During the first week aboard the Joshua Appleby (a 17- foot buoy tender based out of St. Petersburg, Florida), I have already learned a lot about the ship and am well on my way to an in-port watchstander qualification. This qualification will actually mean something, as once you qualify, you become one of two people required to stay onboard the boat, and are directly responsible for the safety of the ship and the people aboard it. Because of the small crew size, some of the qualifications I’m tasked with doing by the Academy will probably not get done. For example, instead of getting Damage Control Personnel Qualification Standard (DCPQS), this boat has what’s called SEOPS, which covers a lot what is in DCPQS, but is intended for smaller crews. Sections of this are required to qualify as in-port watchstander, which should hopefully count toward some points of my DCPQS qualifications. As far as the time I’ve spent on board, the boat just got back from a long trip, so there are only ever two people on board the boat at a time (the watch) while everyone else is home or on liberty. Instead of letting this time go by and waiting for the entire crew to come back to start my qualifications, I’ve been utilizing this time to knock out as many sign-offs as possible. At the end of week one, I’m already almost done with the sign-offs, but still need to do four more of my seven engineering drawings, some more SEOPS material, and read assorted manuals. I came in with the set goal of working hard no matter what and trying to help the crew as much as possible. So far I’m well on my way to doing this and have already given up countless hours of potential liberty in Florida to get qualified sooner. My main hope is that command will see through the list of qualification required by the Academy and see that I’m working as hard as I possibly can to do what I can get done.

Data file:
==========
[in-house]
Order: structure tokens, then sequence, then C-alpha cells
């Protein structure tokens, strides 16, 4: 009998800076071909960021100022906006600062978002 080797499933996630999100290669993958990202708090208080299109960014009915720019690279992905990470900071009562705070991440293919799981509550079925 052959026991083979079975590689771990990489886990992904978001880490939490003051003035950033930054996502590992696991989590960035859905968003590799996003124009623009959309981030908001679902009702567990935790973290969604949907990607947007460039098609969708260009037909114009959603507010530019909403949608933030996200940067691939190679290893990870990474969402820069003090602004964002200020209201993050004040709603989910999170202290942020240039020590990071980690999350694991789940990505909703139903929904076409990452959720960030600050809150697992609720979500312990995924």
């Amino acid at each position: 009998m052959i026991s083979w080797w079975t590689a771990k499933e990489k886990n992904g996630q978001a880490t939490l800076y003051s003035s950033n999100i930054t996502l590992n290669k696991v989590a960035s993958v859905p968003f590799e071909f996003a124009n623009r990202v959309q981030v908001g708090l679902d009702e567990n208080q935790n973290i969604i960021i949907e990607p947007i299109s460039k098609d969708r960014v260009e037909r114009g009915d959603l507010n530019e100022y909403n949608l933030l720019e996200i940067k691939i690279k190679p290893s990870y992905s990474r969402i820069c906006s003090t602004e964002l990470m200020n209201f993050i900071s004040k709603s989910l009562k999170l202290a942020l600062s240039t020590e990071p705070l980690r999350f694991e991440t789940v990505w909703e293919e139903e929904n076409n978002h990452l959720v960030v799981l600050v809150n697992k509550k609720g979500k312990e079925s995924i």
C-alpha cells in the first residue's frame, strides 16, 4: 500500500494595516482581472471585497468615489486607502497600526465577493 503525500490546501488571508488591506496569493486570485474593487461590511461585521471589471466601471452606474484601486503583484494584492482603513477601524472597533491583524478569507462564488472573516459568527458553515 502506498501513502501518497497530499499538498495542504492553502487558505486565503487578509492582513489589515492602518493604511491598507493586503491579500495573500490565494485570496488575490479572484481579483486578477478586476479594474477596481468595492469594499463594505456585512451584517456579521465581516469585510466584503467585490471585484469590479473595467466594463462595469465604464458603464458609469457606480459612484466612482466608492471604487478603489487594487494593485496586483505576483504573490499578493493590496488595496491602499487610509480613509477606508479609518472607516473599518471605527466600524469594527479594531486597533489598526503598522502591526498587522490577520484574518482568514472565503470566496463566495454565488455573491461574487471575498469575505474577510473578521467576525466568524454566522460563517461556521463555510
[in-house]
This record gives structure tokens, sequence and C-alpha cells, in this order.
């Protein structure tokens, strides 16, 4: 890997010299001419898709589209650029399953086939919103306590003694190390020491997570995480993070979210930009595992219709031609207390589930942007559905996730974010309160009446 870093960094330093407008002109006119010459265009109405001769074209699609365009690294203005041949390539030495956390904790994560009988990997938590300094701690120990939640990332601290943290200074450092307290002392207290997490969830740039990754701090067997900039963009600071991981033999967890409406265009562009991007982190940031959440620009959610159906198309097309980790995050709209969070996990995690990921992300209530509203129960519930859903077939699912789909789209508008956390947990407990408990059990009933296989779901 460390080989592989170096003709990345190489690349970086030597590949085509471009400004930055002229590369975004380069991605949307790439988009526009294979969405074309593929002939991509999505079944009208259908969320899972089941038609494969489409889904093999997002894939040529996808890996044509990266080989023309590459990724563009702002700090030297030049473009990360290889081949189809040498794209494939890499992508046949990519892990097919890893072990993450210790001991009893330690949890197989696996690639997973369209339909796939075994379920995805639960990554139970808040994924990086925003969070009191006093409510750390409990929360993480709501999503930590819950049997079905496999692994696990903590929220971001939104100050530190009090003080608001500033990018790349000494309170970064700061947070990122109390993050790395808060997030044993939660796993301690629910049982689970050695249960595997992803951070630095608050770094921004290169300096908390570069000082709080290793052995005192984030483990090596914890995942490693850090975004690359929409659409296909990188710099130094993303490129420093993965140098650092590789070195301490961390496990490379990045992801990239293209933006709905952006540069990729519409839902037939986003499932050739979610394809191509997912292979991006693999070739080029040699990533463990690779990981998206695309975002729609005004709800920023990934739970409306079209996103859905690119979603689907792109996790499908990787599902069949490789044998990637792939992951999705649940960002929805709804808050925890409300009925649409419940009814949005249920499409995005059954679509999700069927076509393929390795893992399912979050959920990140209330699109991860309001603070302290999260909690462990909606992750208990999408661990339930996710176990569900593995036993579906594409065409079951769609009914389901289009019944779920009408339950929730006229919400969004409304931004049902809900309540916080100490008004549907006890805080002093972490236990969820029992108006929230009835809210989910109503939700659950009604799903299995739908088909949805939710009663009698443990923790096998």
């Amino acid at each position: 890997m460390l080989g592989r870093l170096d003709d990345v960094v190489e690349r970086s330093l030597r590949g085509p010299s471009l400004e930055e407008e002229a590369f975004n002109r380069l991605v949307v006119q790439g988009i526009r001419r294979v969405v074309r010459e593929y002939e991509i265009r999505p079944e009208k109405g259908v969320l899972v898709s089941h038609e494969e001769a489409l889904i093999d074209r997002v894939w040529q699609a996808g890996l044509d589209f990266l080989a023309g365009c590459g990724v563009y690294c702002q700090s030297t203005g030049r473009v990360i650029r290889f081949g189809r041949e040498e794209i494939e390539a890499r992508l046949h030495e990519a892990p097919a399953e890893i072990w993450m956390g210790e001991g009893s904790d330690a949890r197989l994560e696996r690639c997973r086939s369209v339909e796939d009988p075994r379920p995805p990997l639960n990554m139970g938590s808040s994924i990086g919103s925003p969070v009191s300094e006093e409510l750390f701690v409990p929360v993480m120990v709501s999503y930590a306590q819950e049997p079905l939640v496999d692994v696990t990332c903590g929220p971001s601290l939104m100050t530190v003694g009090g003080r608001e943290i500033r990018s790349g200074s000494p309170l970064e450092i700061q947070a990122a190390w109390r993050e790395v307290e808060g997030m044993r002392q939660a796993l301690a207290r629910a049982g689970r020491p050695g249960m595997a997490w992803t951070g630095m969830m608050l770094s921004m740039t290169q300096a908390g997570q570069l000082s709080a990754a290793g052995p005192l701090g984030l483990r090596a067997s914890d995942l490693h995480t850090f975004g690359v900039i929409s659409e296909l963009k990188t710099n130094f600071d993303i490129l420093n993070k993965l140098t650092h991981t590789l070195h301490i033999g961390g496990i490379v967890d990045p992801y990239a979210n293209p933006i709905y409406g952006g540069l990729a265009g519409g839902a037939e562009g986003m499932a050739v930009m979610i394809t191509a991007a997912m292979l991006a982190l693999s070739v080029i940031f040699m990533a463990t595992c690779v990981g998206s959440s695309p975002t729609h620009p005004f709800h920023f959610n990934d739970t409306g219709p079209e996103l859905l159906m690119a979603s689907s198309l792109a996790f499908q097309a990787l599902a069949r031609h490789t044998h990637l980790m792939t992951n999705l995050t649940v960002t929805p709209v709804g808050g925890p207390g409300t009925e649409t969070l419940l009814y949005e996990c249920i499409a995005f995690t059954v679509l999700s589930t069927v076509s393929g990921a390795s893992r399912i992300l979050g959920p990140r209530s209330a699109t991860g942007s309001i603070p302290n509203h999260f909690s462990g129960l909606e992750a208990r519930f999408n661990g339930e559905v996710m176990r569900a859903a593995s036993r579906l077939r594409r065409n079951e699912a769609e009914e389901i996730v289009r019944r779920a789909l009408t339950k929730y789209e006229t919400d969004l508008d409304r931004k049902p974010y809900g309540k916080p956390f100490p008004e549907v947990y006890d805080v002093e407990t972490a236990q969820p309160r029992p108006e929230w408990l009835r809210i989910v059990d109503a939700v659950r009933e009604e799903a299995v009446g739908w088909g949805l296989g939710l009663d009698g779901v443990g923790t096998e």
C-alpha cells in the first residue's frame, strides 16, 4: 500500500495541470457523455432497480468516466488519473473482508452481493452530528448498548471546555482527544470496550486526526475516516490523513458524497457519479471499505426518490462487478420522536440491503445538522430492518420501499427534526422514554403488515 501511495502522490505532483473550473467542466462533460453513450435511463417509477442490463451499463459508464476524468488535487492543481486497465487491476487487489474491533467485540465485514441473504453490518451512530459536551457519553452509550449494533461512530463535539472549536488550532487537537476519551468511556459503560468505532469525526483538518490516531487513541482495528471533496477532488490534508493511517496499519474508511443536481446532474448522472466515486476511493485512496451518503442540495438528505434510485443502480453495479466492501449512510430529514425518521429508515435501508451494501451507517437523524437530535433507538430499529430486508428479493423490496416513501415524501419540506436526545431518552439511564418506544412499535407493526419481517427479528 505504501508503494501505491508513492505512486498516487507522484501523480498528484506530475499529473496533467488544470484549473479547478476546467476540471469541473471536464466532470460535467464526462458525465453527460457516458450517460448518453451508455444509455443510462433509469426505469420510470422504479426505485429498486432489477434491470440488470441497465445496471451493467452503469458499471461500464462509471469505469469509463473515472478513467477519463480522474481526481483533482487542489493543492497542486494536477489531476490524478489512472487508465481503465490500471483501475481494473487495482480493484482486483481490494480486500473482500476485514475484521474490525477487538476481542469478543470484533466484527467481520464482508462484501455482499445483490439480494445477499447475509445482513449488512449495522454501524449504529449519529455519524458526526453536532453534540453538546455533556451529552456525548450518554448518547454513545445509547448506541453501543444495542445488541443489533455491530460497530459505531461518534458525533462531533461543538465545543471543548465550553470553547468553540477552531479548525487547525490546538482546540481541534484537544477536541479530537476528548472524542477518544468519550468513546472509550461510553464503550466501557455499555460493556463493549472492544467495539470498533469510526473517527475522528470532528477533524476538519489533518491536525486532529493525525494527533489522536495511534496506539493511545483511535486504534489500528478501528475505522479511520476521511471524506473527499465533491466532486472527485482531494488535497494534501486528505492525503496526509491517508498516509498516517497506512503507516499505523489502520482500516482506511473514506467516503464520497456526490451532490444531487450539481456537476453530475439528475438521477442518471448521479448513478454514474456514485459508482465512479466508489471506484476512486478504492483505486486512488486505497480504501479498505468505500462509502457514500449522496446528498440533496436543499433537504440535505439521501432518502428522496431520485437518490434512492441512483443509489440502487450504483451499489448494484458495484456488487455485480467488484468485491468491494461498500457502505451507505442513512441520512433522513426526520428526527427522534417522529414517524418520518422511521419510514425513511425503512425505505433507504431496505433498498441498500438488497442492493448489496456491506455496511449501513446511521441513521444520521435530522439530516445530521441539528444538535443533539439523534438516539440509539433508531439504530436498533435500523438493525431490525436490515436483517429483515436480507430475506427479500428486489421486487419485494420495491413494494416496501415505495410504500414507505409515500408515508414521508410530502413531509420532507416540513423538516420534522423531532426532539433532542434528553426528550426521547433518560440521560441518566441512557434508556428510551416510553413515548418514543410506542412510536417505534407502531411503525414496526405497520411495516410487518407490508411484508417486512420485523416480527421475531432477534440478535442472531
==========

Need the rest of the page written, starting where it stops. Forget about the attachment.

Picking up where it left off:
I’ve now had the opportunity to meet the whole crew and I’ve already learned a ton from them! Specifically, I’ve worked extensively with BM3 Bryant in the operations department on navigation briefs, track lines, and aids to navigation planning. We got underway this past week and I got my first taste of what the black hull life is like. I was able to drive the ship through several buoy evolutions from start to finish as well as some restricted waters steaming, which were both great opportunities. My CO is absolutely awesome and I have a lot of leadership qualities to learn from him. If I could someday be an officer of his caliber, I would be a happy Coast Guardsman. Another thing we did over the course of the past week was an open house for the public. We moored up at sector and people came on board for tours. I thought that I would be able to offer little to the public as I had only been on board for a few days at that point, but was a huge asset in promoting the Academy. I had five or six individuals who were interested in attending the Academy approach me to ask questions and I did my best to give them some insight into what it’s like. I gave out my contact info to them and have actually been corresponding with a couple of them. On another note, I’ve been able to get off the ship a little bit and have seen the local beach and explored the area. St. Pete is a very nice area with great weather, but is pretty limited in terms of what there is to do. You can go to the beach during the day, or go to the bars at night, and since I’d rather not drink while I’m out by myself, I usually go back to the boat at night to work on qualifications and watch TV on the mess deck. There was a free concert one night that I went to; Bastille was playing in the local park for the public. Overall, week two has been a success and I’m starting to get more comfortable around the boat.
"Weekly 1/c Summer Reflection (Continued)
More about James.